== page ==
A new variant of the notorious Joker malware has once again bypassed Google’s security measures. This time, by hiding in 11 seemingly legitimate apps on Google Play Store, researchers discovered.
On Thursday, July 9, malware experts at security firm Check Point revealed that an updated version of Joker has struck again, with new features that enable it to get around Google Play’s vetting process.
“Check Point’s researchers recently discovered a new variant of the Joker Dropper and Premium Dialer spyware in Google Play. Hiding in seemingly legitimate applications, we found that this updated version of Joker was able to download additional malware to the device, which subscribes the user to premium services without their knowledge or consent,” the researchers wrote.
According to them, the malicious malware “adopted an old technique from the conventional PC threat landscape and used it in the mobile app world to avoid detection by Google.”
“To realize the ability of subscribing app users to premium services without their knowledge or consent, the Joker utilized two main components – the Notification Listener service that is part of the original application, and a dynamic dex file loaded from the C&C server to perform the registration of the user to the services,” they added.
Specifically, researchers noted that the Joker now deploys a new method that involves hiding its malicious playload inside the Android Manifest file of a legitimate app.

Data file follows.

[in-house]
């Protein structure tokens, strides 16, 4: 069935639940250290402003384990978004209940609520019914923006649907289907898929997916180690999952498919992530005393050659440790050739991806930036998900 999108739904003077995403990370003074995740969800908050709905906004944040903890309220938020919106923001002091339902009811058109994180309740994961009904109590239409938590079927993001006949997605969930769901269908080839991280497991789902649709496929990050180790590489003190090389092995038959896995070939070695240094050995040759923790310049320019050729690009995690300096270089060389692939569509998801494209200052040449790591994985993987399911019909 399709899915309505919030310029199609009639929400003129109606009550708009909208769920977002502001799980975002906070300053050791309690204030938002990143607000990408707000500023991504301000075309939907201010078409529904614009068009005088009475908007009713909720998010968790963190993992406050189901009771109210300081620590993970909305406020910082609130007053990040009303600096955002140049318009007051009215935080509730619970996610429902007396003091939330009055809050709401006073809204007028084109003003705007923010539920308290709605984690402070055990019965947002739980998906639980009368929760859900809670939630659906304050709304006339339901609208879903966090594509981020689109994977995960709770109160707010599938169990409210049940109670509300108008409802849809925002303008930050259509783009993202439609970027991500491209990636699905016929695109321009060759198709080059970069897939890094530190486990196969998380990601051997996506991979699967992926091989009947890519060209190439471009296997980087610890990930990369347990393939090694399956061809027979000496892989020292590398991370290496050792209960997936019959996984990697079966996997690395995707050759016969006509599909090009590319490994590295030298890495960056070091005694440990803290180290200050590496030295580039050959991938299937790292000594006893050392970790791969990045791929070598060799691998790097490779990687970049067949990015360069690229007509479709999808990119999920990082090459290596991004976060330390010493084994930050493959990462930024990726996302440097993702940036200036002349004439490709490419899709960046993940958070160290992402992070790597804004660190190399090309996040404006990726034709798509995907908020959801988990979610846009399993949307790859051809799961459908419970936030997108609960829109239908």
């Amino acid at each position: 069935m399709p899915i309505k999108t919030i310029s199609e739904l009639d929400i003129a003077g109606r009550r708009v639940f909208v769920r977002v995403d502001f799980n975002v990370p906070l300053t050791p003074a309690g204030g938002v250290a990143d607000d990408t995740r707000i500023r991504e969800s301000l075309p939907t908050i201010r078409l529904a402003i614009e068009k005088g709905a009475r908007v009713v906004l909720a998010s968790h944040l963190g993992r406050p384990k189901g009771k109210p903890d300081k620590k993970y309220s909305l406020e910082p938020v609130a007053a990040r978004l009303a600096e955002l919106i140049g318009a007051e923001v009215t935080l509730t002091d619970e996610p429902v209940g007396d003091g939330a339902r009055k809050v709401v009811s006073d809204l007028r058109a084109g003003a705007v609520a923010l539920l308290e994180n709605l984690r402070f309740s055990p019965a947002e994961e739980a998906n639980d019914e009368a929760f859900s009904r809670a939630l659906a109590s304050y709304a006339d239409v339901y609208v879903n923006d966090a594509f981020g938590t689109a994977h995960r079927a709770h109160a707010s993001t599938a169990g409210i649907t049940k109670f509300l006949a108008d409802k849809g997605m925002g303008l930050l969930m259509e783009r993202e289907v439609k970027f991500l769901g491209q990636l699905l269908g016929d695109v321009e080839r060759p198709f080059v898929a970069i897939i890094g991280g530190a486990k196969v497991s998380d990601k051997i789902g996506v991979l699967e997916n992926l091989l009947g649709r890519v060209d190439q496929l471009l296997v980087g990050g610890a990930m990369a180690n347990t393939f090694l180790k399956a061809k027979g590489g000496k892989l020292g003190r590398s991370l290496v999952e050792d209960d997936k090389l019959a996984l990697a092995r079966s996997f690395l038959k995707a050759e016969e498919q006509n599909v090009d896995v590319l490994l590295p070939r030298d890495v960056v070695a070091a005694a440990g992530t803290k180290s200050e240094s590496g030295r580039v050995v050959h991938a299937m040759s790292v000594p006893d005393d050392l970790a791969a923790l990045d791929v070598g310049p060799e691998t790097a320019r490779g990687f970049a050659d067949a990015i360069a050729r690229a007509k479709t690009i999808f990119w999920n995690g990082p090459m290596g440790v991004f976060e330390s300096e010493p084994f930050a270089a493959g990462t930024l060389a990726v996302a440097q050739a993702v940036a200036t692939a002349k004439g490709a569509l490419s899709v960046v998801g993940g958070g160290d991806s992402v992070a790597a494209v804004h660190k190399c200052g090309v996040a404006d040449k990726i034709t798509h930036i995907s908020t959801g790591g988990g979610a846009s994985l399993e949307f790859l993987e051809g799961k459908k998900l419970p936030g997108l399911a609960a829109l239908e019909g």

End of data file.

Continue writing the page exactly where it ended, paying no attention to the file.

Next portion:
“This new variant now hides the malicious dex file inside the application as Base64 encoded strings, ready to be decoded and loaded,” they explained.
By doing so, the playload becomes prebuilt and ready to go, removing the need for the malware to access a command and control (C2) server just to download its malicious payload.
“Joker adapted,” said Aviran Hazum, a researcher at Check Point. “We found it hiding in the essential information file every Android application is required to have. Our latest findings indicate that Google Play Store protections are not enough. We were able to detect numerous cases of Joker uploads on a weekly basis to Google Play, all of which were downloaded by unsuspecting users.”
“The Joker malware is tricky to detect, despite Google’s investment in adding Play Store protections. Although Google removed the malicious apps from the Play Store, we can fully expect Joker to adapt again. Everyone should take the time to understand what Joker is and how it hurts everyday people,” he added.